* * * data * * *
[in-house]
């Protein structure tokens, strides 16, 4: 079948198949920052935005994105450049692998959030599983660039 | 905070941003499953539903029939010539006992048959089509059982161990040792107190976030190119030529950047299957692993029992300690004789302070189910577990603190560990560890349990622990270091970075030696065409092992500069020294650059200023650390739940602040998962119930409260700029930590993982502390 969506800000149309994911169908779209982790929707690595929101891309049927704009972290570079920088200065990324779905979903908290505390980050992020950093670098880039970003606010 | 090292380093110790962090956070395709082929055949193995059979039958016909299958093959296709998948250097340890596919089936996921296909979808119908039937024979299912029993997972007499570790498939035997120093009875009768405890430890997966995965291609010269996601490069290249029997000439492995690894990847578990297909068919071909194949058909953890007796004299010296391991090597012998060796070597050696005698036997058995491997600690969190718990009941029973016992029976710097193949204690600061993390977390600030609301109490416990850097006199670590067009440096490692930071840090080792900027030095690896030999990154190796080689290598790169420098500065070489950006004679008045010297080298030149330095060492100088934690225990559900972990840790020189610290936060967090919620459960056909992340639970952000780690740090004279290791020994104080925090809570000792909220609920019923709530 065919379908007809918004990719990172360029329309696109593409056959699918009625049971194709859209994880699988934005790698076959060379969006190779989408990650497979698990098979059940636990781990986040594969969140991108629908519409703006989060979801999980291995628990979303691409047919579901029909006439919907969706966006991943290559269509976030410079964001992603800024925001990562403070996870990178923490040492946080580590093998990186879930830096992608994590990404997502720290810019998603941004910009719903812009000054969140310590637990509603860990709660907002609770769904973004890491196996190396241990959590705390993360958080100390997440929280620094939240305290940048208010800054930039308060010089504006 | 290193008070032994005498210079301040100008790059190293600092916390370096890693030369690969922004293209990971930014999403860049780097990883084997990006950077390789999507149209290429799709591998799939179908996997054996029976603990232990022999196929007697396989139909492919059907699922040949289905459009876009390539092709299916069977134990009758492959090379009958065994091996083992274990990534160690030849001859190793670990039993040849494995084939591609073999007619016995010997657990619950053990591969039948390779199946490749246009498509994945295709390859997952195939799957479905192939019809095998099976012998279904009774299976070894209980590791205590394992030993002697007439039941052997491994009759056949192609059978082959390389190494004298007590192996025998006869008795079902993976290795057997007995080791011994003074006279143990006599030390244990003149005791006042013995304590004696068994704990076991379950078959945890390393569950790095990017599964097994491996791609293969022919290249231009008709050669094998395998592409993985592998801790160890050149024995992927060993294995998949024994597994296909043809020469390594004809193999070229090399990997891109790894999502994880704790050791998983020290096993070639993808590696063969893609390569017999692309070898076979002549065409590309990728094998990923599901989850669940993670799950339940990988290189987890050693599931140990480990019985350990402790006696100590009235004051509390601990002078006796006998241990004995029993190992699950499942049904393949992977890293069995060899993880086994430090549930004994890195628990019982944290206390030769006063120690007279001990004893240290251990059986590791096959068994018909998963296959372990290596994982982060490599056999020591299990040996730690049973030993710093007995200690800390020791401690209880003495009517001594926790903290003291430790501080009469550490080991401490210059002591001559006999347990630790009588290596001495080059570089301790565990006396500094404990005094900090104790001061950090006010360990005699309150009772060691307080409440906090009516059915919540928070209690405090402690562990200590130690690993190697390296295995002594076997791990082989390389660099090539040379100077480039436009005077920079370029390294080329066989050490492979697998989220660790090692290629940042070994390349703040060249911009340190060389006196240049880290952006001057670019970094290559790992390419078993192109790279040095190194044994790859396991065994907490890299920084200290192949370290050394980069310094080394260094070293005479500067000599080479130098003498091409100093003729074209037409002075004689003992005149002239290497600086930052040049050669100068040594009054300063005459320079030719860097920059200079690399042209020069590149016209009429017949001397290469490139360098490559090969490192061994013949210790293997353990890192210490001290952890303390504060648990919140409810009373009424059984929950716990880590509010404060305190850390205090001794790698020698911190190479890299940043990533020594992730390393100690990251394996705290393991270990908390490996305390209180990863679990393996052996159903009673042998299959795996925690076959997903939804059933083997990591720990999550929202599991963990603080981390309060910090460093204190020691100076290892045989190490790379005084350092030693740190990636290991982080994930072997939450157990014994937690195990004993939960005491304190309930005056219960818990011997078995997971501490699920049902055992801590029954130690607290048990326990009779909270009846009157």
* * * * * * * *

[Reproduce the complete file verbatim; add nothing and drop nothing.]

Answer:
[in-house]
């Protein structure tokens, strides 16, 4: 079948198949920052935005994105450049692998959030599983660039 | 905070941003499953539903029939010539006992048959089509059982161990040792107190976030190119030529950047299957692993029992300690004789302070189910577990603190560990560890349990622990270091970075030696065409092992500069020294650059200023650390739940602040998962119930409260700029930590993982502390 969506800000149309994911169908779209982790929707690595929101891309049927704009972290570079920088200065990324779905979903908290505390980050992020950093670098880039970003606010 | 090292380093110790962090956070395709082929055949193995059979039958016909299958093959296709998948250097340890596919089936996921296909979808119908039937024979299912029993997972007499570790498939035997120093009875009768405890430890997966995965291609010269996601490069290249029997000439492995690894990847578990297909068919071909194949058909953890007796004299010296391991090597012998060796070597050696005698036997058995491997600690969190718990009941029973016992029976710097193949204690600061993390977390600030609301109490416990850097006199670590067009440096490692930071840090080792900027030095690896030999990154190796080689290598790169420098500065070489950006004679008045010297080298030149330095060492100088934690225990559900972990840790020189610290936060967090919620459960056909992340639970952000780690740090004279290791020994104080925090809570000792909220609920019923709530 065919379908007809918004990719990172360029329309696109593409056959699918009625049971194709859209994880699988934005790698076959060379969006190779989408990650497979698990098979059940636990781990986040594969969140991108629908519409703006989060979801999980291995628990979303691409047919579901029909006439919907969706966006991943290559269509976030410079964001992603800024925001990562403070996870990178923490040492946080580590093998990186879930830096992608994590990404997502720290810019998603941004910009719903812009000054969140310590637990509603860990709660907002609770769904973004890491196996190396241990959590705390993360958080100390997440929280620094939240305290940048208010800054930039308060010089504006 | 290193008070032994005498210079301040100008790059190293600092916390370096890693030369690969922004293209990971930014999403860049780097990883084997990006950077390789999507149209290429799709591998799939179908996997054996029976603990232990022999196929007697396989139909492919059907699922040949289905459009876009390539092709299916069977134990009758492959090379009958065994091996083992274990990534160690030849001859190793670990039993040849494995084939591609073999007619016995010997657990619950053990591969039948390779199946490749246009498509994945295709390859997952195939799957479905192939019809095998099976012998279904009774299976070894209980590791205590394992030993002697007439039941052997491994009759056949192609059978082959390389190494004298007590192996025998006869008795079902993976290795057997007995080791011994003074006279143990006599030390244990003149005791006042013995304590004696068994704990076991379950078959945890390393569950790095990017599964097994491996791609293969022919290249231009008709050669094998395998592409993985592998801790160890050149024995992927060993294995998949024994597994296909043809020469390594004809193999070229090399990997891109790894999502994880704790050791998983020290096993070639993808590696063969893609390569017999692309070898076979002549065409590309990728094998990923599901989850669940993670799950339940990988290189987890050693599931140990480990019985350990402790006696100590009235004051509390601990002078006796006998241990004995029993190992699950499942049904393949992977890293069995060899993880086994430090549930004994890195628990019982944290206390030769006063120690007279001990004893240290251990059986590791096959068994018909998963296959372990290596994982982060490599056999020591299990040996730690049973030993710093007995200690800390020791401690209880003495009517001594926790903290003291430790501080009469550490080991401490210059002591001559006999347990630790009588290596001495080059570089301790565990006396500094404990005094900090104790001061950090006010360990005699309150009772060691307080409440906090009516059915919540928070209690405090402690562990200590130690690993190697390296295995002594076997791990082989390389660099090539040379100077480039436009005077920079370029390294080329066989050490492979697998989220660790090692290629940042070994390349703040060249911009340190060389006196240049880290952006001057670019970094290559790992390419078993192109790279040095190194044994790859396991065994907490890299920084200290192949370290050394980069310094080394260094070293005479500067000599080479130098003498091409100093003729074209037409002075004689003992005149002239290497600086930052040049050669100068040594009054300063005459320079030719860097920059200079690399042209020069590149016209009429017949001397290469490139360098490559090969490192061994013949210790293997353990890192210490001290952890303390504060648990919140409810009373009424059984929950716990880590509010404060305190850390205090001794790698020698911190190479890299940043990533020594992730390393100690990251394996705290393991270990908390490996305390209180990863679990393996052996159903009673042998299959795996925690076959997903939804059933083997990591720990999550929202599991963990603080981390309060910090460093204190020691100076290892045989190490790379005084350092030693740190990636290991982080994930072997939450157990014994937690195990004993939960005491304190309930005056219960818990011997078995997971501490699920049902055992801590029954130690607290048990326990009779909270009846009157």